Pittsburgh's Smart City proposal combines data, energy and transportation
June 9, 2016 12:00 AM
Sunset against at the Pittsburgh skyline as viewed from the overlook in Schenley Park.
By Ed Blazina / Pittsburgh Post-Gazette
Pittsburgh’s application for the $50 million Smart City Challenge grant calls for a series of transportation spines, traffic signals that give priority to transit and freight vehicles, and an “electric avenue” between Downtown and Hazelwood for driverless vehicles charged at solar power stations.
And to oversee the massive series of transportation projects, the city is proposing what it calls the SmartPGH Consortium, a coalition of government, education, transportation, foundation, utility and major freight operators.
Pittsburgh and six other cities will make their final presentations today to U.S. Department of Transportation officials in Washington, D.C., for the grant. Officials from the cities — Pittsburgh; Austin, Texas; Columbus, Ohio; Denver; Kansas City, Mo.; Portland, Ore.; and San Francisco — met with technical personnel Wednesday about their applications.
The initial applications of the finalists, filed in February, were posted online Wednesday by one of the private companies involved in helping them refine their final presentations. Mayor Bill Peduto is leading a team of local officials to offer Pittsburgh’s three-minute video and seven-minute oral presentation today. A winner will be announced by the end of the month.
Pittsburgh’s 30-page initial proposal envisions a triangular platform that uses data collection and a series of electricity microgrids to push transportation improvements. In addition to better traffic movement, the city says its proposal would produce side benefits such as a reduction of air pollution in poor neighborhoods that could easily be replicated in other cities.
The city said the Smart City grant would give it “an opportunity to begin to create the next generation of public infrastructure: an adaptive, living communication and data platform that allows the City of Pittsburgh to respond to the transportation and energy needs of residents efficiently and equitably.”
Although it’s not part of the initial proposal, Mr. Peduto has said he foresees the Pittsburgh region also becoming the hub for manufacturing the sensors, circuits and other technology needed to accomplish the Smart City goals.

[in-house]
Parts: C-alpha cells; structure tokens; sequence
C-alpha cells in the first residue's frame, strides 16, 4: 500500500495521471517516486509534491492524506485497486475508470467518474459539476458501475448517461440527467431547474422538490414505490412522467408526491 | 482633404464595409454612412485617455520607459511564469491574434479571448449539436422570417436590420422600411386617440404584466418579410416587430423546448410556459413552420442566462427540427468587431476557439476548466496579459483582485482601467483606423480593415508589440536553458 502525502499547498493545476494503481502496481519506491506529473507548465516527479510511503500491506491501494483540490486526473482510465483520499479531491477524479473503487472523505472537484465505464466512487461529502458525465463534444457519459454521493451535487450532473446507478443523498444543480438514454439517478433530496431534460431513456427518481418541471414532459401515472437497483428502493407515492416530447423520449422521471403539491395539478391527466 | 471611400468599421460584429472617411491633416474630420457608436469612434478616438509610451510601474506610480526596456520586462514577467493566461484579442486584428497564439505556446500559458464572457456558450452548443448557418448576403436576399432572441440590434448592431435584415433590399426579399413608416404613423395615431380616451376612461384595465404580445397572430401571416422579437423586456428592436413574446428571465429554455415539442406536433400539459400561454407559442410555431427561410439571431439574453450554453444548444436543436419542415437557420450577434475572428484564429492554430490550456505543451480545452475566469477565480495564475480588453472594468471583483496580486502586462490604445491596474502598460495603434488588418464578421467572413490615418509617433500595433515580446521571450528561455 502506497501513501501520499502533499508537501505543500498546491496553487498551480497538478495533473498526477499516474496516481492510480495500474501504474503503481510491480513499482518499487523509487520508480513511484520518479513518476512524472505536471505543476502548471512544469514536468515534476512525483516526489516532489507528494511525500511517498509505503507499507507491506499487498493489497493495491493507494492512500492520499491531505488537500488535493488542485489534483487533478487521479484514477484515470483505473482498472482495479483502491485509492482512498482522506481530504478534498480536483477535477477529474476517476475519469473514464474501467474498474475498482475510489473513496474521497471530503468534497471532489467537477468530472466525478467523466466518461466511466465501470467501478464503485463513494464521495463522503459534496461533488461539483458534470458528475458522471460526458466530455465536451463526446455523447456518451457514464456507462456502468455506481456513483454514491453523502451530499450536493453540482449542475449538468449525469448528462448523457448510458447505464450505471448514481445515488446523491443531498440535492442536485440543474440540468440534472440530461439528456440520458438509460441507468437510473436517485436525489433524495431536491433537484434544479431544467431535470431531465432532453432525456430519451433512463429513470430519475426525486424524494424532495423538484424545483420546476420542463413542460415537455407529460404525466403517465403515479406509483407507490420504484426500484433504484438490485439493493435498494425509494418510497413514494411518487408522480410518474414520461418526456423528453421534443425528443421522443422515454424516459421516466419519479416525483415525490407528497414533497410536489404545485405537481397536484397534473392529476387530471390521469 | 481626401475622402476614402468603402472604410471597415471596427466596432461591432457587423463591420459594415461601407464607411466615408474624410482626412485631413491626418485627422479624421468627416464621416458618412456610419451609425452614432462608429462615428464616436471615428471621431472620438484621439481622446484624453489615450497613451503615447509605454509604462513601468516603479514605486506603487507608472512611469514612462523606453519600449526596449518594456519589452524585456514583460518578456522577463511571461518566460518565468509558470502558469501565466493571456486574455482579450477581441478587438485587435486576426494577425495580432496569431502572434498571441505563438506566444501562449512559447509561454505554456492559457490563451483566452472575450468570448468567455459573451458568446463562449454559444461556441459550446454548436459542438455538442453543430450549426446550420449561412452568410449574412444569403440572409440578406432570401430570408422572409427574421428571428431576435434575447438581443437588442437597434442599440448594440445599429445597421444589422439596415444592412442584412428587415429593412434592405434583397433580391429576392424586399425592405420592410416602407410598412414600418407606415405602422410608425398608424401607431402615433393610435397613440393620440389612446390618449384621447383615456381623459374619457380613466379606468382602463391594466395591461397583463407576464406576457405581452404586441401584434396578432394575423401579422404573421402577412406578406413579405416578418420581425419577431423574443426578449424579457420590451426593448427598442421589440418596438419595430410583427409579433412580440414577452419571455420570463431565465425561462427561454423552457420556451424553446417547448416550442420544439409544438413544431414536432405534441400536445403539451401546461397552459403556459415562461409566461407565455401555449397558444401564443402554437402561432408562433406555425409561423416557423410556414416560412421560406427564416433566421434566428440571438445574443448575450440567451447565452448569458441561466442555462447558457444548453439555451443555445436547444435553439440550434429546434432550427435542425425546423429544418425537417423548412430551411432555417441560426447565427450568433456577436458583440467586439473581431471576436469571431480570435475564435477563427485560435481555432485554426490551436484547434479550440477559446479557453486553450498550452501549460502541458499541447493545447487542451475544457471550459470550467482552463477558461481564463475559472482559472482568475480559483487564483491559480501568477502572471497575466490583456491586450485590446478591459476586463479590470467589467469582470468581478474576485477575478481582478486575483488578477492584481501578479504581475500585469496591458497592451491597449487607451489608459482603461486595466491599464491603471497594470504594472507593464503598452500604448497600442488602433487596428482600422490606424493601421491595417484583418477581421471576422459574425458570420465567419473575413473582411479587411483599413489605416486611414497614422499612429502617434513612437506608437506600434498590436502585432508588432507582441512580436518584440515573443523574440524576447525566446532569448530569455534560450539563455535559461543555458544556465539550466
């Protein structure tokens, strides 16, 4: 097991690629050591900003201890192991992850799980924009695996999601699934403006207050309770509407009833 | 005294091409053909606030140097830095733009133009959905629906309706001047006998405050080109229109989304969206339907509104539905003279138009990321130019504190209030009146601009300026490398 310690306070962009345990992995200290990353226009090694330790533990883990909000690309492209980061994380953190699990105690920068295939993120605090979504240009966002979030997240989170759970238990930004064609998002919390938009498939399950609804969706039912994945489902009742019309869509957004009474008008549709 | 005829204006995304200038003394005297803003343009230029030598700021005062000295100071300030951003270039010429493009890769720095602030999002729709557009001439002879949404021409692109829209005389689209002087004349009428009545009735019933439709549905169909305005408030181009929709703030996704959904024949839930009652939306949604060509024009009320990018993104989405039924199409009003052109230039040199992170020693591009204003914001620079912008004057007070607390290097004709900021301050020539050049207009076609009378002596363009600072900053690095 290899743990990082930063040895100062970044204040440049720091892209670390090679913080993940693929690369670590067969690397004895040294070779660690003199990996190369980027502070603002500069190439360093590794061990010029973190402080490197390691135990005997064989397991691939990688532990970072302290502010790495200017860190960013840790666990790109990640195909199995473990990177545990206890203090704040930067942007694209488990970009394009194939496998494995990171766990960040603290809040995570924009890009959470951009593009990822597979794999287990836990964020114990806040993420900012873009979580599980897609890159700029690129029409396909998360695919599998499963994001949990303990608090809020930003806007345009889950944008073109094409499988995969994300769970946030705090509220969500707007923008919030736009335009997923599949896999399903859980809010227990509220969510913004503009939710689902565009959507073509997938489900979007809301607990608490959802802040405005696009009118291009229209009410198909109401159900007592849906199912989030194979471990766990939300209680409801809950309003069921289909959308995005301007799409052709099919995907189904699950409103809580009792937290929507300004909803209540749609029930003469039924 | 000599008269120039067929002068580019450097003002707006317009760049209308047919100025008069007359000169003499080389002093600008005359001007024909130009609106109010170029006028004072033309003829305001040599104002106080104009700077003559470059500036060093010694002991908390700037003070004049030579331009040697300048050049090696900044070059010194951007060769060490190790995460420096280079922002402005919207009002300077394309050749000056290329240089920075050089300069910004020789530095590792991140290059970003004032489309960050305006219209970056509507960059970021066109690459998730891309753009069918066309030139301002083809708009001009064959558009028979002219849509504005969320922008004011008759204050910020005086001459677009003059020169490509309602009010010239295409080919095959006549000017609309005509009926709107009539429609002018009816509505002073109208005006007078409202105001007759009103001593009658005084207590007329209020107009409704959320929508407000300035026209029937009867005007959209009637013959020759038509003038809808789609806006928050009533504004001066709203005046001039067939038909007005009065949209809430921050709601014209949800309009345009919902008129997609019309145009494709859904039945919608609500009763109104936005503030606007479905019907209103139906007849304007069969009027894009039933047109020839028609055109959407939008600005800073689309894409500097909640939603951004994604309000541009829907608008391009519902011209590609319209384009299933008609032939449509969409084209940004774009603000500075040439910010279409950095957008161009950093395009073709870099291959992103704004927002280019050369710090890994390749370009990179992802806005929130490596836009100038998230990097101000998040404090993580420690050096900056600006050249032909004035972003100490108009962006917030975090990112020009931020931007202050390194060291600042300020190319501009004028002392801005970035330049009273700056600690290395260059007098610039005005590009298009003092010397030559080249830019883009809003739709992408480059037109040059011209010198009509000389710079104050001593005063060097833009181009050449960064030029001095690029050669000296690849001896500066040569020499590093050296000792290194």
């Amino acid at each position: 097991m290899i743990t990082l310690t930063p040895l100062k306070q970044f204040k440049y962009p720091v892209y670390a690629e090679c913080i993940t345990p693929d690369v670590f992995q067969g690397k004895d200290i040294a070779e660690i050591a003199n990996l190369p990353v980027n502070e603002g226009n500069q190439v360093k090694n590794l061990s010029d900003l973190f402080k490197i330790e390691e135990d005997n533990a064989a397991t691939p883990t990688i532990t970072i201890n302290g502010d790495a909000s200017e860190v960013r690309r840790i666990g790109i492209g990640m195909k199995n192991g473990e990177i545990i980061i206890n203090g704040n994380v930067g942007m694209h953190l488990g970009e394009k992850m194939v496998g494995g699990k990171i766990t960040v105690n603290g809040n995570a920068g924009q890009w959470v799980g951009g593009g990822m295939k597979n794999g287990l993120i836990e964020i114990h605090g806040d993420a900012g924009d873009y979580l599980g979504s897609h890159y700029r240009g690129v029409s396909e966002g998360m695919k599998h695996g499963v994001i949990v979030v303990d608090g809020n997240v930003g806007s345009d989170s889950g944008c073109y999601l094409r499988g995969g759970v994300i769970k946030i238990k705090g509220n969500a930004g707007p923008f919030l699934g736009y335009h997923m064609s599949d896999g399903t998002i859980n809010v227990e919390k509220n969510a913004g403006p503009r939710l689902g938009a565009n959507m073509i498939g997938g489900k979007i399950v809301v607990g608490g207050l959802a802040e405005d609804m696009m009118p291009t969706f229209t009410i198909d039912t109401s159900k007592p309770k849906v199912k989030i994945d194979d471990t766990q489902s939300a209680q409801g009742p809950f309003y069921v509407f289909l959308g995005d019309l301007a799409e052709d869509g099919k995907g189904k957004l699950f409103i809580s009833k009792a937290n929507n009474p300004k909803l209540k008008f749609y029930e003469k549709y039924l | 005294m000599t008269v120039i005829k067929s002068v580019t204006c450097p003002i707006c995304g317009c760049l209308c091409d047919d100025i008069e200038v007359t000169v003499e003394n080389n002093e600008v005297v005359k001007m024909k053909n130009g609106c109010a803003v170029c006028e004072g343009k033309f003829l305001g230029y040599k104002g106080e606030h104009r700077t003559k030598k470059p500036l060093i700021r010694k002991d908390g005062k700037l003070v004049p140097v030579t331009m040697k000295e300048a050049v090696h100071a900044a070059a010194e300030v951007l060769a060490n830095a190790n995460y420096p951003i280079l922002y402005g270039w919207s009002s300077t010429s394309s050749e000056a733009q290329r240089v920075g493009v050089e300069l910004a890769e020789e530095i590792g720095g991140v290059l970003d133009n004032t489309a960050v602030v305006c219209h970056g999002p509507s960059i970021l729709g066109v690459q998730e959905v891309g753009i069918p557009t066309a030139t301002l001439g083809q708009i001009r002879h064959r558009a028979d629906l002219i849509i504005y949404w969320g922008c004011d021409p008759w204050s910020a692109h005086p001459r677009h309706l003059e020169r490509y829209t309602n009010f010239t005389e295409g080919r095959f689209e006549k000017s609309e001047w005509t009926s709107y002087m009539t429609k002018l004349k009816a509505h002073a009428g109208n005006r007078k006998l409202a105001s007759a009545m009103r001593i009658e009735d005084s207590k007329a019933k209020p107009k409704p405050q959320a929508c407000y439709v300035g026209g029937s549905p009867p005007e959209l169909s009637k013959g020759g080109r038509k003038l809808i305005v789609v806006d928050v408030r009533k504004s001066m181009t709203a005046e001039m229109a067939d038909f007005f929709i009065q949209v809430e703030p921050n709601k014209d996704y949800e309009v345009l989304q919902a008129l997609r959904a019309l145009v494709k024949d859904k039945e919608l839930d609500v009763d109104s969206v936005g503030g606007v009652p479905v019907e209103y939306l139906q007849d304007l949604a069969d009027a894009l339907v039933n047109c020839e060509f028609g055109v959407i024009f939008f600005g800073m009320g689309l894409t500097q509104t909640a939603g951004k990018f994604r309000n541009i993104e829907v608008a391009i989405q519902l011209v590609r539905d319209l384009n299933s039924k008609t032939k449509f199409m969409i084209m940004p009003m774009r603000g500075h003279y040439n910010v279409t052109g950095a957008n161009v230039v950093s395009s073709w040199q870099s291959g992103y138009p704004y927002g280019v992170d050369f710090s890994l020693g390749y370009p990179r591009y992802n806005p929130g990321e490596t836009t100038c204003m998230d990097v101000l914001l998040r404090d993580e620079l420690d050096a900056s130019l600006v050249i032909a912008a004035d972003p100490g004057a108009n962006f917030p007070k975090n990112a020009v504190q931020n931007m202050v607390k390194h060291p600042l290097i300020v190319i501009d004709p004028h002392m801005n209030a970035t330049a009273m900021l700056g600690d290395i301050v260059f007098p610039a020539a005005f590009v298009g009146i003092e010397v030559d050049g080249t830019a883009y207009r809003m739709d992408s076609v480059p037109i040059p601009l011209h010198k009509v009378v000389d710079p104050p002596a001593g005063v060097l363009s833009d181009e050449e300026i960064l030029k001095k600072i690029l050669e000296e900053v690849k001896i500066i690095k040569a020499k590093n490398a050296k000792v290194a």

A key element of the Pittsburgh proposal would be a ”smart spine system” on six streets that feed into the Golden Triangle: Penn, Liberty, Fifth, Forbes and Second avenues, and Bigelow Boulevard.
The system would use the Western Pennsylvania Regional Data Center, a collaborative led by Pittsburgh and Allegheny County and operated by the University of Pittsburgh, to collect location data from various sources along those spines. The sources would include personal, public transit, government and freight-hauling vehicles; street and traffic lights; and social media.
That information would be used to monitor traffic and control traffic lights on those streets, a much larger version of the Surtrac signal control system developed by Carnegie Mellon University and used in East Liberty and Larimer. As part of the system, traffic lights would use sensors to identify transit and freight vehicles and allow them to move through the signals quicker.
That eventually would be expanded throughout the city to all traffic signals.
The information also would be distributed to the public on mobile devices and include suggestions for avoiding congested areas.
In addition, the consortium would work with the freight-hauling industry to coordinate deliveries during off-peak hours.
The proposal claims those steps would substantially reduce air pollution caused by idling vehicles in those spines, which pass by many disadvantaged neighborhoods that receive a disproportionate amount of pollutants and have higher rates of breathing problems such as asthma.
The city also proposes using Second Avenue to demonstrate the use of self-driving electric transit vehicles that could be charged using power from a solar canopy set up at the Second Avenue parking plaza. The so-called ”clean energy transportation corridor” would run from Downtown past the Pittsburgh Technology Center to the 170-acre Almono development in Hazelwood.
The challenge grant includes $40 million from the Department of Transportation; $10 million from Paul G. Allen's Vulcan Inc.; $1 million in cloud service credits from Amazon Web Service; and additional money from Mobileye, Autodesk and Alphabet's Sidewalk Labs. Federal officials say they will work with all of the cities to find funding for good ideas even if they don’t win.
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